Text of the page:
Stevens: We've actually been surprised by the interest, but we've moved quickly, investing in writing optimized Windows drivers on RHEL5. We didn't expect to see the amount of Windows users interested in doing that [running Windows as a guest OS on Linux], but it comes down to the desire for a common platform for management. They want to get away from agent-based management and get a common management platform, and that will help them drive utilization up. That's why they're hosting Windows on top.

The issue is performance. You'll see about a 2X performance drop running Windows as an OS on top without optimized drivers. We expect the optimized drivers to cut this loss. Drivers seem to pose constant problems for Linux users. Do you see any relief coming from open sourcing device drivers?

Stevens: The vendors' IP is in their hardware, and drivers are a good way to mask their IP investment. It's the same as many companies that won't publish the specifications for their hardware. So, when the open source community comes along and talks about open drivers, in many cases it's done without the specifications of the hardware. Then, it's often the case that a lot of IP for the hardware driver gets moved into the software as well, so it's a legitimate claim for driver vendors to feel like keeping those drivers proprietary. So, you have the situation where even the hardware and driver vendors who are participating in the open source community are not giving their specifications, which means the open source drivers are sort of a 90% solution. So how much will the emergence and adoption of virtual desktop infrastructure (VDI) and other virtual desktop models solve some of these driver problems?

Stevens: Many of the physical drivers will start to move into a common driver domain, and then what we could do, say, in the case of Windows, is turn their drivers into VM logical drivers -- the front-end drivers, if you will. That's probably what will happen in the first version, but there's a lot more work that needs to be done on the hardware side. We've also seen a lot of interest in centralizing desktop environments to alleviate the management burden they present. Have you? Why not take that approach, as opposed to the approach taken in Red Hat Global Desktop?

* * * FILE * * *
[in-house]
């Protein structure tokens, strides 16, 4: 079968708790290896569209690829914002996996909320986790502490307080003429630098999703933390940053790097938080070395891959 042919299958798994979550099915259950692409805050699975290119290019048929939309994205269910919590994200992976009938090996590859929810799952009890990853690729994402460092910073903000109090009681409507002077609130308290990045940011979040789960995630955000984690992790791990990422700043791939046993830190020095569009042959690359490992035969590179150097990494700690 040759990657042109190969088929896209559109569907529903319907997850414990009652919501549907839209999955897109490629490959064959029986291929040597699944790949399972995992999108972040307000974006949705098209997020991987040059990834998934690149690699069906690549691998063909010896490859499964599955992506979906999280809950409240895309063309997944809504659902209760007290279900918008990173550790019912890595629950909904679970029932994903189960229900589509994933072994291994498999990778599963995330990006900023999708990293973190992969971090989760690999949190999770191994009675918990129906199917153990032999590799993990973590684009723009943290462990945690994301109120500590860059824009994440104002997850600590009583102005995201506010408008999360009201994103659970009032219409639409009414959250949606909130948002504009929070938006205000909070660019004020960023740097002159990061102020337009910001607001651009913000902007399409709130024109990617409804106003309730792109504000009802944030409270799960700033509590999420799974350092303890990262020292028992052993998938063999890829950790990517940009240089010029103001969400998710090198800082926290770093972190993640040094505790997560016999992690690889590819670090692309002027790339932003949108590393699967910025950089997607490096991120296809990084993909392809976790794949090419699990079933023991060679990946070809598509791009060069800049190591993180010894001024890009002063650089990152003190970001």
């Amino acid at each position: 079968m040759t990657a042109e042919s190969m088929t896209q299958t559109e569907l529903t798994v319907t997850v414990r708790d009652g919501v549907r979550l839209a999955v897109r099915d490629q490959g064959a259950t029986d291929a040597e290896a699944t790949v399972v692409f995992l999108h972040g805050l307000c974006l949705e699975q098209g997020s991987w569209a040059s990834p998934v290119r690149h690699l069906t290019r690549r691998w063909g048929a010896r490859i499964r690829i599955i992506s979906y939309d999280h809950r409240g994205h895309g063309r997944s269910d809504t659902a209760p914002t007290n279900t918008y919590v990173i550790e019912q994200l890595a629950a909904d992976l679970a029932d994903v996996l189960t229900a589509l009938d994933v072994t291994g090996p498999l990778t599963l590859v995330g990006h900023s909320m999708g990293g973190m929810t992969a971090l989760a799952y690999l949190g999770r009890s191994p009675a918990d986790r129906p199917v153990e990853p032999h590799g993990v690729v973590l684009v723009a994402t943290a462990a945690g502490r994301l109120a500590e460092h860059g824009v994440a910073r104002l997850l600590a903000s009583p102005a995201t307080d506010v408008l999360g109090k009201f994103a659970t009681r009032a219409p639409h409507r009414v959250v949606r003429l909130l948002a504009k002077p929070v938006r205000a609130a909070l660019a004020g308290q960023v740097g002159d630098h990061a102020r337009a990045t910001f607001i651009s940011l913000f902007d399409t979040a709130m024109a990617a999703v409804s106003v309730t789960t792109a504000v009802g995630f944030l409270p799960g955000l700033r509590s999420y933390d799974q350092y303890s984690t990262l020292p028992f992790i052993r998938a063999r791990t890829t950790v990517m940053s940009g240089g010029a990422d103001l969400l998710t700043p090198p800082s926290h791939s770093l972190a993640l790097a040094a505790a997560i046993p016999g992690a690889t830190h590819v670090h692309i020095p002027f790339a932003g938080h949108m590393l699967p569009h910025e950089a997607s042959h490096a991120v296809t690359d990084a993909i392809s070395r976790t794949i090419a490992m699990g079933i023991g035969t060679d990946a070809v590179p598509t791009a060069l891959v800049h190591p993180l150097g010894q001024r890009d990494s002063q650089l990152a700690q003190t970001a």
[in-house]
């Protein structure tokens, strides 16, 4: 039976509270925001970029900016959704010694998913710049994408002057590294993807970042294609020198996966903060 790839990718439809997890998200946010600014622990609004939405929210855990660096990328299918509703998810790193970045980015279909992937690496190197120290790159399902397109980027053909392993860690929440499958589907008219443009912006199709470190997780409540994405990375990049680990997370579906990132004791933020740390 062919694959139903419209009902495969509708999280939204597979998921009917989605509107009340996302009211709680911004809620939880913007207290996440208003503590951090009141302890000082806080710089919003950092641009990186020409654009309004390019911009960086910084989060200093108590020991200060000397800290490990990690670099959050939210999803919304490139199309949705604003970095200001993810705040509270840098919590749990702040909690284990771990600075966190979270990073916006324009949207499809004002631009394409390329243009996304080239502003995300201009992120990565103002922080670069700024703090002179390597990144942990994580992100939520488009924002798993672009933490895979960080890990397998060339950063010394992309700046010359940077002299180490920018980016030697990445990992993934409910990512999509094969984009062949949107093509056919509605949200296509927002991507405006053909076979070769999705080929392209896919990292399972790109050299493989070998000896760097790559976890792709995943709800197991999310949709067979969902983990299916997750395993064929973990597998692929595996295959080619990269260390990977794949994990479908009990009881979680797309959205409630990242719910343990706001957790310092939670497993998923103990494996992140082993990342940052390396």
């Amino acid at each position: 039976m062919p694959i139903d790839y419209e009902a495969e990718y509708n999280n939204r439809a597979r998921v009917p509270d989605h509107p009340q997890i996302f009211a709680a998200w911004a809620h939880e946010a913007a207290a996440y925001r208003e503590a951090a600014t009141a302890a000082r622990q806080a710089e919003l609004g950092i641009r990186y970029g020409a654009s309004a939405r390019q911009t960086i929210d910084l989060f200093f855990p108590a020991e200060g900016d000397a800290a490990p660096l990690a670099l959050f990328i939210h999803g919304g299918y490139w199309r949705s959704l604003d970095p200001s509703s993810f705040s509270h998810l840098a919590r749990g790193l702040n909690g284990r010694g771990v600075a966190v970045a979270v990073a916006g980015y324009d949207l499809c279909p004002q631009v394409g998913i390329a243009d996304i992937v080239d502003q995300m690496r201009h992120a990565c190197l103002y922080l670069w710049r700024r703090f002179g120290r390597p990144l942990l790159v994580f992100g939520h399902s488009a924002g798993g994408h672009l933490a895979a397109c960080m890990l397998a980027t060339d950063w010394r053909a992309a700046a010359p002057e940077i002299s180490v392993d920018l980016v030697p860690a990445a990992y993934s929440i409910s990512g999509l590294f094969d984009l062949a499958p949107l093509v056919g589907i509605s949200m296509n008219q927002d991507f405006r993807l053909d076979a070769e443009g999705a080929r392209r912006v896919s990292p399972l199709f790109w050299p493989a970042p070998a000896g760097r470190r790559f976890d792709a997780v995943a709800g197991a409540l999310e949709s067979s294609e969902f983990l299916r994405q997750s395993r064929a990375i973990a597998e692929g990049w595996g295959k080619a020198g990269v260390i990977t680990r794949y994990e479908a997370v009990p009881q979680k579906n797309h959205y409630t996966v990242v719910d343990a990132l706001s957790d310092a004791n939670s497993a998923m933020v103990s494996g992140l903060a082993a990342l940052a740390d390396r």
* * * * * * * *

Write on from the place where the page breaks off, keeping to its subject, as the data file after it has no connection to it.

Stevens: We've seen the need, and we've seen them try many things to solve the problem, such as thin clients and thick clients and past versions of virtualization. We've been cycling through these things for the last 25 years.

We've put out a roadmap. We're not saying that this [Global Desktop] is the way it will always be. We're just saying that next year we can make a meaningful impact into operational costs with it. This is just a good first step. There are so many models now for centralizing desktop management, from Terminal Server and Citrix to virtual desktop infrastructure (VDI). Is this amount of choice good or a source of confusion for IT managers?

Stevens: It's all good, as long as they present meaningful ways to drive down costs and increase manageability. There's not going to be, and there shouldn't be, standardization on one architectural model for clients. Users' needs are always different, whether in security, mobility, desktop versus shared desktop. You can't assume that you can virtualize every desktop from the server room, for instance, because it could hamper a user's mobility.